providing an actuator element having a generally ‘U’-shaped structure adapted to be coupled to a slider element, the ‘U’-shaped structure being formed by at least a first arm joined at one end to an actuator base and a second arm joined at one end to said actuator base, said first arm and said actuator base forming a first angle and said second arm and said actuator base forming a second angle, wherein at least one of said first angle and said second angle has a rounded interior corner for structural reinforcement.
Description
BACKGROUND INFORMATION

[0001] The present invention relates to magnetic hard disk drives. More specifically, the present invention relates to a system for damage prevention by improving the shock resistance of a hard disk micro-actuator.

[0002] In the art today, different methods are utilized to improve recording density of hard disk drives. FIG. 1 provides an illustration of a typical drive arm configured to read from and write to a magnetic hard disk. Typically, voice-coil motors (VCM) 102 are used for controlling a hard drive's arm 104 motion across a magnetic hard disk 106. Because of the inherent tolerance (dynamic play) that exists in the placement of a recording head 108 by a VCM 102 alone, micro-actuators 110 are now being utilized to ‘fine-tune’ head 108 placement, as is described in U.S. Pat. No. 6,198,606. A VCM 102 is utilized for course adjustment and the micro-actuator then corrects the placement on a much smaller scale to compensate for the VCM's 102 (with the arm 104) tolerance. This enables a smaller recordable track width, increasing the ‘tracks per inch’ (TPI) value of the hard drive (increased drive density).

[0003]FIG. 2 provides an illustration of a micro-actuator as used in the art. Typically, a slider 202 (containing a read/write magnetic head; not shown) is utilized for maintaining a prescribed flying height above the disk surface 106 (See FIG. 1). Micro-actuators may have flexible beams 204 connecting a support device 206 to a slider containment unit 208 enabling slider 202 motion independent of the drive arm 104 (See FIG. 1). An electromagnetic assembly or an electromagnetic/ferromagnetic assembly (not shown) may be utilized to provide minute adjustments in orientation/location of the slider/head 202 with respect to the arm 104 (See FIG. 1).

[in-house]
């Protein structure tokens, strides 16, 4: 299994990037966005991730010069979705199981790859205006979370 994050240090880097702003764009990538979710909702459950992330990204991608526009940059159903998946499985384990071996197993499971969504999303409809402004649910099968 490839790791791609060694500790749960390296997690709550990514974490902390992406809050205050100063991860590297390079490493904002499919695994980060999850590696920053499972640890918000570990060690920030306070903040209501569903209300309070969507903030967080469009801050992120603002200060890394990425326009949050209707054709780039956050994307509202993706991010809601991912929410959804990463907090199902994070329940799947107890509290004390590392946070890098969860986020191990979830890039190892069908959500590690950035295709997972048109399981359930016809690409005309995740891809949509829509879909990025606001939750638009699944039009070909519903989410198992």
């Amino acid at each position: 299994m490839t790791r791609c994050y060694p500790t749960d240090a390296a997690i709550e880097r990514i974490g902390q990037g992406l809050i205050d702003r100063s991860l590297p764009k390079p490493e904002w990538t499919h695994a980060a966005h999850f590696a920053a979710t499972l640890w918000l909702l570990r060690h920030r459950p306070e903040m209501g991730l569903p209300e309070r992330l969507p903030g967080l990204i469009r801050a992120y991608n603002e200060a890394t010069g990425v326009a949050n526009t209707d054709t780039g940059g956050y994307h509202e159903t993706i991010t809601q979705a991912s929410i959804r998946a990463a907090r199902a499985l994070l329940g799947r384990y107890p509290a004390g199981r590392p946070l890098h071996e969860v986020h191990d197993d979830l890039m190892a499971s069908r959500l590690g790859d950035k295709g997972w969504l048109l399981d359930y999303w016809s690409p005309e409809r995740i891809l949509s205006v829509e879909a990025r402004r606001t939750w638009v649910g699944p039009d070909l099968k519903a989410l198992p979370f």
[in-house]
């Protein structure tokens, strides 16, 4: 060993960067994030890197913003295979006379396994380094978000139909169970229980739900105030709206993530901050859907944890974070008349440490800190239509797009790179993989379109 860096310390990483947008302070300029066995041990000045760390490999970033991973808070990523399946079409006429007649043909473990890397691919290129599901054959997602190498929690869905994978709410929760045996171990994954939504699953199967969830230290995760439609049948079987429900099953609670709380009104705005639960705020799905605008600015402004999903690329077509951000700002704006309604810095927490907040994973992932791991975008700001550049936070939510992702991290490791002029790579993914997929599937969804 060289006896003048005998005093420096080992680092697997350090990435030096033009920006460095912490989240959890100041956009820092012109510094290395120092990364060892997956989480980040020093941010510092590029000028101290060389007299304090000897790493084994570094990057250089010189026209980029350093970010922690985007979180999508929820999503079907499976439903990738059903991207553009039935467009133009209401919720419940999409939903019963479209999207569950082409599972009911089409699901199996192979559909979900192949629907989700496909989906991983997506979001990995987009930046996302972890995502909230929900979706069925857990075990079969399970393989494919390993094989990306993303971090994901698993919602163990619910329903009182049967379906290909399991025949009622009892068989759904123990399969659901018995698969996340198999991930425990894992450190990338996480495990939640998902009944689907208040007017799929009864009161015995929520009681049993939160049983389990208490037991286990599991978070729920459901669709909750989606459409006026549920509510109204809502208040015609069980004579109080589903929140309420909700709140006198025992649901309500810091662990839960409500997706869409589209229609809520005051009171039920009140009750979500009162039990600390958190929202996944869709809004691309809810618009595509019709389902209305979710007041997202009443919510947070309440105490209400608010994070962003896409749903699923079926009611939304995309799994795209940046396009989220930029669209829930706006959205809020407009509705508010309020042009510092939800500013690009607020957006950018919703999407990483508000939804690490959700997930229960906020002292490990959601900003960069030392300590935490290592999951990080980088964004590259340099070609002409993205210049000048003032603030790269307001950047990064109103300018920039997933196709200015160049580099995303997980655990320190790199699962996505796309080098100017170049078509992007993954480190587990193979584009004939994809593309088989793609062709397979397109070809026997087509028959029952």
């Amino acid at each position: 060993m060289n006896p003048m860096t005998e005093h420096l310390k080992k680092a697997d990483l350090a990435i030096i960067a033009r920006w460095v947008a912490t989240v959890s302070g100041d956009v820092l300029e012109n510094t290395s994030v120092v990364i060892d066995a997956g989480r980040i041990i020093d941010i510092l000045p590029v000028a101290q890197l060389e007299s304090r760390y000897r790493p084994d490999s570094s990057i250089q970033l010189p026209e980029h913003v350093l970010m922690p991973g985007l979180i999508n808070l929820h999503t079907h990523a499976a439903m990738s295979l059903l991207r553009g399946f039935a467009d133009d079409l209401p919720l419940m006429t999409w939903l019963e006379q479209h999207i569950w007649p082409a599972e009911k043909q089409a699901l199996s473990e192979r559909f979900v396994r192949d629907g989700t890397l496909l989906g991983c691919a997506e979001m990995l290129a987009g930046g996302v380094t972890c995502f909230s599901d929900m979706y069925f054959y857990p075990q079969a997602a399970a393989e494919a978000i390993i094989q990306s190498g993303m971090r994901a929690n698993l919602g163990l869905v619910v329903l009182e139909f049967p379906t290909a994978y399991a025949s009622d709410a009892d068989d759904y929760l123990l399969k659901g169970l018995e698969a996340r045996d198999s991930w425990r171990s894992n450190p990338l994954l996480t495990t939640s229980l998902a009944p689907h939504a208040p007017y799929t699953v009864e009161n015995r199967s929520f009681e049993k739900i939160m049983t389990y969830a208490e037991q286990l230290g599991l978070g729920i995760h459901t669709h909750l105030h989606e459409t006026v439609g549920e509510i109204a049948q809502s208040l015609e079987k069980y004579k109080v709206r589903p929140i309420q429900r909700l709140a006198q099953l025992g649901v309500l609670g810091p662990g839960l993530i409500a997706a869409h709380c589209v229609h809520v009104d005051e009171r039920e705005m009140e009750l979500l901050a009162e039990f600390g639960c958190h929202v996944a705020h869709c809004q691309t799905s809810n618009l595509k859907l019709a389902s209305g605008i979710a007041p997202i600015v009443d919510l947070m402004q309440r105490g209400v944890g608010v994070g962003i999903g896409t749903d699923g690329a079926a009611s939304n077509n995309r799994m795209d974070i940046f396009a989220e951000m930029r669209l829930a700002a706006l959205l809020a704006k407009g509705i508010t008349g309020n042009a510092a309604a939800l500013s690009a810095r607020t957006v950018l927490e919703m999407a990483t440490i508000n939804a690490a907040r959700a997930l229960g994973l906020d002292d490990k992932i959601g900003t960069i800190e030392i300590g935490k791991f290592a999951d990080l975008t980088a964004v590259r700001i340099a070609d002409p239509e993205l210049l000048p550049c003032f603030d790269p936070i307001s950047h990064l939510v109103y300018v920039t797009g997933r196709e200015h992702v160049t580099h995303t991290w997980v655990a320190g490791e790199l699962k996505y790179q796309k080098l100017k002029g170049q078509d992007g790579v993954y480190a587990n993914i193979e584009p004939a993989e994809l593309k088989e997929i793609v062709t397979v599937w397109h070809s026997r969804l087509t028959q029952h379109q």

[0004] As explained later, because of the small size scale, the relatively large forces interacting, and the use of brittle materials in the manufacture of micro-actuators, breakage and failure due to shock exposure of micro-actuators is a large concern. It is therefore desirable to have a system for improving the shock resistance of a hard disk micro-actuator.

BRIEF DESCRIPTION OF THE DRAWINGS

[0005]FIG. 1 provides an illustration of a drive arm configured to read from and write to a magnetic hard disk as used in the art.

[0006]FIG. 2 provides an illustration of a micro-actuator as used in the art.

[0007]FIG. 3 describes a hard disk drive head-gimbal assembly (HGA) with a ‘U’-shaped micro-actuator.

[0008]FIG. 4 provides an illustration of a ‘U’-shaped micro-actuator.

[0009]FIG. 5 provides an illustration of a ‘U’-shaped micro-actuator with reinforcing rounded corners according to principles of the present invention.

[0010]FIG. 6 provides an illustration of a ‘U’-shaped micro-actuator with epoxy used for reinforcing the angle interiors according to principles of the present invention.

[0011]FIG. 7 provides an illustration of a ‘U’-shaped micro-actuator with reinforcing material being applied by a pin applicator according to principles of the present invention.

[0012]FIG. 8 provides an illustration of a ‘U’-shaped micro-actuator with reinforcing material being applied by a ‘syringe’-type dispenser according to principles of the present invention.

[0013]FIG. 9 provides an illustration of a ‘U’-shaped micro-actuator that is reinforced by a method of spraying material into the interior corners.

DETAILED DESCRIPTION

[0014] For explanation purposes, this system and method for improving actuator shock resistance is described with respect to a ‘U’-shaped micro-actuator. It will be appreciated that this is only one embodiment, and that other embodiments are possible.

[0015] Illustrated in an upside-down orientation, FIG. 3 describes a hard disk drive head-gimbal assembly 310 (HGA) with a ‘U’-shaped micro-actuator. A slider (with read/write head) 302 is bonded at two points 304 to a ‘U’-shaped micro-actuator 306. Further, the ‘U’-shaped micro-actuator has a piezoelectric PZT (Piezoelectric Transducer) beam (arm) 307 on each side of a Zirconia support frame (actuator base/bottom arm) 308.